Archaeobotany : a vital tool in the investigation of lake-dwellings
Book Item (Buchkapitel, Lexikonartikel, jur. Kommentierung, Beiträge in Sammelbänden)
ID 101543
Author(s) Jacomet, Stefanie
Author(s) at UniBasel Jacomet, Stefanie
Year 2004
Title Archaeobotany : a vital tool in the investigation of lake-dwellings
Book title Living on the lake in prehistoric Europe : 150 years of lake-dwelling research / ed. by Francesco Menotti
Publisher Routledge
Place of publication London
Pages 162-177
ISSN/ISBN 0-415-31719-3 (hbk) ; 0-415-31720-7 (pbk)
Keywords Archäobotanik,Seeufersiedlung, Feuchtbodenerhaltung, Methode, Neolithikum, Bronzezeit, Samen und Früchte, Ernährungsgeschichte, Forschungsgeschichte, Agrargeschichte, Ackerbau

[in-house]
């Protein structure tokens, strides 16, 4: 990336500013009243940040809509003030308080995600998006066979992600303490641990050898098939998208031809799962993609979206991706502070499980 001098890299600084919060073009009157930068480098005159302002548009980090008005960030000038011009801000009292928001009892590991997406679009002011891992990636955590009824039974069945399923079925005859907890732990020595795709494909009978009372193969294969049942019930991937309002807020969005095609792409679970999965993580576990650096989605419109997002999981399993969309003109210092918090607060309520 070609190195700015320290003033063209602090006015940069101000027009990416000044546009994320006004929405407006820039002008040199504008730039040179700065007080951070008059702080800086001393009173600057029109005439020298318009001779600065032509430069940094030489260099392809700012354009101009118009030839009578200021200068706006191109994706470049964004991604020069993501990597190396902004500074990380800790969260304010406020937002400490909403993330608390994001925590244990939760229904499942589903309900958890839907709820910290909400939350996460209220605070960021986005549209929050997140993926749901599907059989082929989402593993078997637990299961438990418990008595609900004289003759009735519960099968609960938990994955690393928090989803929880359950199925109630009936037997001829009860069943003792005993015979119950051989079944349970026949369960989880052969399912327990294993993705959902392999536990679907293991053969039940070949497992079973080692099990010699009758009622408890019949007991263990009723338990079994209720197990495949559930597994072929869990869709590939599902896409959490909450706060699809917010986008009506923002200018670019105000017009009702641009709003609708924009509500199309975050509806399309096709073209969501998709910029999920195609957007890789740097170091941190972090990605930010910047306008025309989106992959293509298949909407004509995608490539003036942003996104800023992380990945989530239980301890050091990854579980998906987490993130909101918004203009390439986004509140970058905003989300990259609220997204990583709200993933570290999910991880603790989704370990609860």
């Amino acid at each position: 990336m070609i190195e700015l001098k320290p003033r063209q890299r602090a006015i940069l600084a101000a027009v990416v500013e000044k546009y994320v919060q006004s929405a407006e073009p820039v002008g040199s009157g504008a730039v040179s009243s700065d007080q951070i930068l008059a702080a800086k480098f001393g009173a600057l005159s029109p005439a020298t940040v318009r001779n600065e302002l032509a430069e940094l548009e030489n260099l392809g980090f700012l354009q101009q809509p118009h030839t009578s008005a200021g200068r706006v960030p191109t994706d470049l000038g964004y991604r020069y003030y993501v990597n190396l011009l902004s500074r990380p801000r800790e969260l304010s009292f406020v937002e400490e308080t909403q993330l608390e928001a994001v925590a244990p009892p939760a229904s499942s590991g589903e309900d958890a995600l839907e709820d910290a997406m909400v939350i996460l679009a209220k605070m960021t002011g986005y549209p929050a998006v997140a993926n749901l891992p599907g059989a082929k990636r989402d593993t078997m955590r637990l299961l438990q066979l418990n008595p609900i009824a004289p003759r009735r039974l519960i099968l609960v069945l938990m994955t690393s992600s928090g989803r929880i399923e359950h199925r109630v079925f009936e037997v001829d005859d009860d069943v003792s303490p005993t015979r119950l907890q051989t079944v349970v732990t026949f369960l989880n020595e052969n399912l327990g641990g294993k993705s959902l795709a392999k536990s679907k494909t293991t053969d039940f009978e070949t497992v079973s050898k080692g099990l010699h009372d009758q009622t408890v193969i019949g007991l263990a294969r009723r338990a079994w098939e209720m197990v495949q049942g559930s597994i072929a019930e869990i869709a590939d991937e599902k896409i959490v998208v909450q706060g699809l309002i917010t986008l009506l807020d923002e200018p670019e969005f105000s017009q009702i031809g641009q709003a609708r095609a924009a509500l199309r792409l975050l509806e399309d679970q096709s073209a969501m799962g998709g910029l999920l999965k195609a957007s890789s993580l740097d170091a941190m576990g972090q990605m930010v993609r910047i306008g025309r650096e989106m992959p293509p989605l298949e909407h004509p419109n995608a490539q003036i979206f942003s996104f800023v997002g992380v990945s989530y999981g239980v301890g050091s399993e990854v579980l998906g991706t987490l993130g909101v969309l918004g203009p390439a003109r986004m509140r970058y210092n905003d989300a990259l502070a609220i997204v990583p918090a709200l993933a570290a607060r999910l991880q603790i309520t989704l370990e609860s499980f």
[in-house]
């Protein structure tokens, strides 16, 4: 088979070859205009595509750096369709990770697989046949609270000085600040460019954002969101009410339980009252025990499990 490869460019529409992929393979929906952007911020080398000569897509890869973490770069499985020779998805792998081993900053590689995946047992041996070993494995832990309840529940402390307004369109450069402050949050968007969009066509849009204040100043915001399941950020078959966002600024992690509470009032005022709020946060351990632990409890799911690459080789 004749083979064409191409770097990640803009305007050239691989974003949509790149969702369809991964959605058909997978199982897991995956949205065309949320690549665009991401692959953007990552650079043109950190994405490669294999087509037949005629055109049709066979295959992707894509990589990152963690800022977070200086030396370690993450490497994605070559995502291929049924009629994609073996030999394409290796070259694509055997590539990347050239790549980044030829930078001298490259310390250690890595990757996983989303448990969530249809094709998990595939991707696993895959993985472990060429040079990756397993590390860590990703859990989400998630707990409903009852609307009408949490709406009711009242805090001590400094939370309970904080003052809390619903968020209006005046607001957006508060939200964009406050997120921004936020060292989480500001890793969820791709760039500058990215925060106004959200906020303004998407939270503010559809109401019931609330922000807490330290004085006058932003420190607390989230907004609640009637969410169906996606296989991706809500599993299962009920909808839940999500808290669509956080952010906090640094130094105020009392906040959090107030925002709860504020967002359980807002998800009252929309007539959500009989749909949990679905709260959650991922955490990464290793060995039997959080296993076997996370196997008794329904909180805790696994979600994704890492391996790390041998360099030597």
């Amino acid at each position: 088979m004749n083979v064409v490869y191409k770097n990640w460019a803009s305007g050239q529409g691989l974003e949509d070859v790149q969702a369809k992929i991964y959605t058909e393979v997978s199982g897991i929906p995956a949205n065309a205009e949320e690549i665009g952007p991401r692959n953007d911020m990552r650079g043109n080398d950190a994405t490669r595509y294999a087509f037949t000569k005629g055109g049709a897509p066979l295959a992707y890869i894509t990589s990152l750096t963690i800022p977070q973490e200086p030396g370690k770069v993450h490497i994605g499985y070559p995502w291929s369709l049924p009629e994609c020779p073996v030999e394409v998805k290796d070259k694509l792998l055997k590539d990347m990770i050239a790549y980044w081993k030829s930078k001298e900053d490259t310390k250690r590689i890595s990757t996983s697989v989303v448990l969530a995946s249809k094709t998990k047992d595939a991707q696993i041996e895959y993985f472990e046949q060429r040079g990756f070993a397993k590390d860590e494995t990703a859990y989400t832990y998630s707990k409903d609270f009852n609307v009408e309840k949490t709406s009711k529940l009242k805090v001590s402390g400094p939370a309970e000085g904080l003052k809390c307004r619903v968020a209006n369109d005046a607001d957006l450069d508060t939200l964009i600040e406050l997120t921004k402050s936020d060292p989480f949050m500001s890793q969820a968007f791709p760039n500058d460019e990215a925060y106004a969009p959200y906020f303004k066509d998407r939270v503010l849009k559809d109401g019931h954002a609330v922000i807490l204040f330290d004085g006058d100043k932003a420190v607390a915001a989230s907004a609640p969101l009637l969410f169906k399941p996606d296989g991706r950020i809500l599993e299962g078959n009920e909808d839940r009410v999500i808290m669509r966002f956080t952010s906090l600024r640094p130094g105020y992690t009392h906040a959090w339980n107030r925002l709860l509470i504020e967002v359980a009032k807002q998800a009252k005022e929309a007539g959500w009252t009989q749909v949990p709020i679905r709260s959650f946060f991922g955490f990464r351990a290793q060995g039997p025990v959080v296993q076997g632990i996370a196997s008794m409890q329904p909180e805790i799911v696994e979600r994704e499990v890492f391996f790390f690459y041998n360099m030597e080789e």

Abstract Conclusions The archaeobotanical investigation of over 100 Neolithic and Bronze Age lake dwelling layers has brought us a far reaching understanding of the economy, but also the environment of these periods in central Europe. However – as already mentioned in the introduction – there are still some gaps to fill. First of all there is a need to investigate some other areas from which we hardly know anything up to now, such as the regions south of the Alps. A uniform methodology has to be used; a proposal was made by Hosch and Jacomet, 2001 where an outline of the research history, concerning sampling strategies, is also given. In general, we should know more about intra-site variation, and also about the relations between sites of the same age in a region. Multidisciplinary investigations give insights on many daily activities only in a very restricted number of sites; an example is Arbon-Bleiche 3 at Lake Constance (Jacomet, Leuzinger and Schibler, in prep.). Therefore, there is a need to analyse more regularly other remains than just seeds or cereal chaff so as to obtain a more complete picture of the economy of the lake dwellings. This concerns above all on-site pollen analyses (see, for example, Hadorn, 1994), animal and human dung (see publications of Akeret et al.), crusts in ceramic vessels (including micromorphology and chemistry) and also wood. Small pieces of subfossil wood (including twigs) and charcoal allow a reconstruction of the preferences for fire wood (for example Dufraisse, 2002), and the areas from which firewood was gathered. The use of twigs can give hints on animal fodder (for example, Favre and Jacomet, 1998) or also to handcrafts like basketry. With the help of systematic dendroarchaeological analyses of the wooden piles it is possible to reconstruct the kind of woodland management, but this has been done systematically practically only for the German side of the Lake Constance region (for example, Billamboz, 2001). So, even after 150 years of research we are relatively far away from a representative knowledge of the daily life of our Neolithic and Bronze Age ancestors.
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